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For The Birds

Leaving the movie theatre Friday night after seeing "Up," Bryce's voice caught my attention as he called to us: "What is this I'm looking at? Guys!! What is this?" Normally I would have let my impatience to hurry up and live this pesky life override any temptation to exacerbate Bryce's already overblown sense of curiosity, but the tone and message of Pixar's latest masterpiece was still fresh, so in one fatal moment, I turned around and said, "what?" Bryce's usual, seemingly impossible stationary bounce was magnified and exemplified by his wide eyes and pointing finger, and I followed his gaze into the freshly mulched movie theatre garden of prickly bushes and saw two pink, writhing, see-through lumps of flesh topped by dry, open, barely chirping, tiny bird mouths. John tried to keep walking, but now Quinn was involved too, and soon all three of us were guilting him into helping the pitiful creatures. It wouldn't be that hard, I said. My own brother found three nestlings as a kid, I said. My dad raised them on whatever gruel we could find in the house and they lived and flew away weeks later, I said.

Once in the car holding the makeshift nest, a sense of panic and doom came over me. "Uh, this doesn't look good," I said, noticing how truly transparent their less-than-paper-thin bird skin really was. "I don't know if they're going to make it." John nodded his "yeah, I know, that's why tried to keep walking" nod. Pet stores were closed, so we rushed to the nearest open grocery store and quickly settled on baby formula as the method of Bird Life Saving we would try on, like a cheap new pair of shoes or something else equally necessary but unfamiliar when the technical requirements really become important to know. There was brief panic when the grocery store's pharmacy was closed: "WHAT? WHERE WILL WE FIND AN EYE DROPPER?" We searched frantically until we came across a basic syringe, then breathed deeply and tried to keep from exploding when the cashier needed an old-school price check on it: "Can we show the guy where it is on the shelf? Don't you know we have dying baby birds in the car, FOR THE LOVE OF GOD, PEOPLE?!"

The box from Bryce's serendipitously recently purchased tennis shoes was still sitting out waiting to receive its new occupants, who miraculously lived through the night despite my pathetic attempts to feed them human baby formula with a syringe, despite my almost choking and drowning them in human baby formula, despite my not keeping them warm enough in that huge shoe box on a marble counter top in an an air-conditioned house built for humans a thousand times their size. The little one died a few hours into Saturday morning, simply but tragically still when I came to feed them both mid-morning after being shocked that the night hadn't taken them. Who knew Death liked to hang around 'til mid-morning? And for a harmless baby bird, at that. I spent a few hours looking for a wildlife rehabilitation center, but couldn't get anyone on the phone, and realized that when I decided to "try to save the birds," it was really my decision and not one I could somehow pawn off on the local authorities like I think I'd assumed in the back of my mind outside that theatre. I took the kids to find real bird food and an eye dropper after John suggested the human baby formula might have been too rich and the syringe too aggressive for these tiny, tiny creatures. The real bird food was thicker, and after a few feedings left a paste on the outside of the remaining baby's beak. But, again, despite my horrifying performance as a baby bird rehabilitator, he lived through another night.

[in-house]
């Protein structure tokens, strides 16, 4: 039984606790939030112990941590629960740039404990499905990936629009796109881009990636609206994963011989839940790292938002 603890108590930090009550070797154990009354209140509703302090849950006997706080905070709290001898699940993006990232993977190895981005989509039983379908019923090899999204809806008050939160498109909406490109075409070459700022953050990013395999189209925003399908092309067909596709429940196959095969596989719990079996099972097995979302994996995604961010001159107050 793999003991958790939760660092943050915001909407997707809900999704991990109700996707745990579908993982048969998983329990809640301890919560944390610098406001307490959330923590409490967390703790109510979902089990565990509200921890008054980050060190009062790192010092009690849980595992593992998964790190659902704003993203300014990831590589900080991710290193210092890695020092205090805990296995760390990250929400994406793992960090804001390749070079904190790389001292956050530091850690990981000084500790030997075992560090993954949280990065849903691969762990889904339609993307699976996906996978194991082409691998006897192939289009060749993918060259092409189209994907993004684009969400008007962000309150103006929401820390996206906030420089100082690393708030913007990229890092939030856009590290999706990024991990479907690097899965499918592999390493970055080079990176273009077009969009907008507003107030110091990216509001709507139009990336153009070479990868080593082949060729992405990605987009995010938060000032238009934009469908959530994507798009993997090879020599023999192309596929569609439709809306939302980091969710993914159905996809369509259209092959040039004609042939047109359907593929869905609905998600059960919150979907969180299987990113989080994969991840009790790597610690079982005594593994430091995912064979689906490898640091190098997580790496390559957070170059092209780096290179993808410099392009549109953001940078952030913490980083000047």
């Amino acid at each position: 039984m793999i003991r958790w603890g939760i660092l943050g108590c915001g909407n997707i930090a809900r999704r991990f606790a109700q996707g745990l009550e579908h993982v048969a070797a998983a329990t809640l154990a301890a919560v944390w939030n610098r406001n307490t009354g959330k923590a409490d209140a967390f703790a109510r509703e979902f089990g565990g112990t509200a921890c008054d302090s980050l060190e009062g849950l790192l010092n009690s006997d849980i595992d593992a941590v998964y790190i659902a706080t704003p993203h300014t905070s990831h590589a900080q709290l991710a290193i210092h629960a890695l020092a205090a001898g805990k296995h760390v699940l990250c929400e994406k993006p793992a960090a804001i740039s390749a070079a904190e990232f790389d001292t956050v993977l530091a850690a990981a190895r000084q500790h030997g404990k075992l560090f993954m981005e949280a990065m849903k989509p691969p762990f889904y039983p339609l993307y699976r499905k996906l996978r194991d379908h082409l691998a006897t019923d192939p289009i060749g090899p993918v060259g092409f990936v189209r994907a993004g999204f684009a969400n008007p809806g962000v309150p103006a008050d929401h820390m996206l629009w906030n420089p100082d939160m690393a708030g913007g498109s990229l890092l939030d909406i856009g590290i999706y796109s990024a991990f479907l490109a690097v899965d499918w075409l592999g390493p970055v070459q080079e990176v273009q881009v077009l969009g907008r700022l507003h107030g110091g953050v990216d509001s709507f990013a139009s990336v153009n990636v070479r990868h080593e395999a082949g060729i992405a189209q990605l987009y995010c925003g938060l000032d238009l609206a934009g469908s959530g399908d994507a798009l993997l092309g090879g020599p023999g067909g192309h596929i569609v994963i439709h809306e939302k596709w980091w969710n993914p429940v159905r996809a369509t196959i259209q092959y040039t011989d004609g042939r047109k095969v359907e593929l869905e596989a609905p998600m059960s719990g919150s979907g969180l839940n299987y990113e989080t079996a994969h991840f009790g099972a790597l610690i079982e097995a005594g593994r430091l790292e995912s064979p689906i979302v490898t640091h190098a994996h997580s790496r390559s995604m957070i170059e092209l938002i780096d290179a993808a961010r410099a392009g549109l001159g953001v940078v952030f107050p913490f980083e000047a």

He didn't make it past dinner time, and this time Death decided to play it up for us, make the whole thing more traumatic and memorable. When Bryce and I went in for a feeding, the still-naked bird felt cold and looked paler than before. I offered the eye dropper of freshly prepared, bonafide baby bird food, and he opened his mouth, but when I gingerly squeezed a drop in, he sputtered and gagged, and he seized and drew his wings and tiny pink feet as close as possible, until...nothing. Bryce said, "what's he doing? Why is he doing that?" and since he'd been anticipating the second bird's death for the past 24 hours, said, "Is he dead?" "Well....he's dying," I said. The bird's beak opened a few more times, but his breathing had stopped after the first (last) drop of food. Bryce asked, "Should I carry the box in to the kitchen and let everyone know?" When he walked up to John and shared the news, John said, "Well, we did everything we could." I gave him the evil eye, thinking his response was cold and brief and non-responsive, but it was actually what Bryce needed to hear. "Wasn't it lucky that I spotted those birds? They were SO lucky that we found them and tried to help them live longer."

We all participated in the back yard burial and memorial service, which consisted of the kids and I in our pajamas and John in shorts and flip flops with a shovel, the two bird siblings wrapped ceremoniously in official deceased baby bird paper towels, and our dog Pax in the background, perplexed and softly mouthing his chew toy, which all of us thought was a symbolically significant and sudden chirping of neighborhood birds. When John noticed it was only the dog's toy squeaking, we all laughed, patted the ground, and sat on our back porch before having ice cream.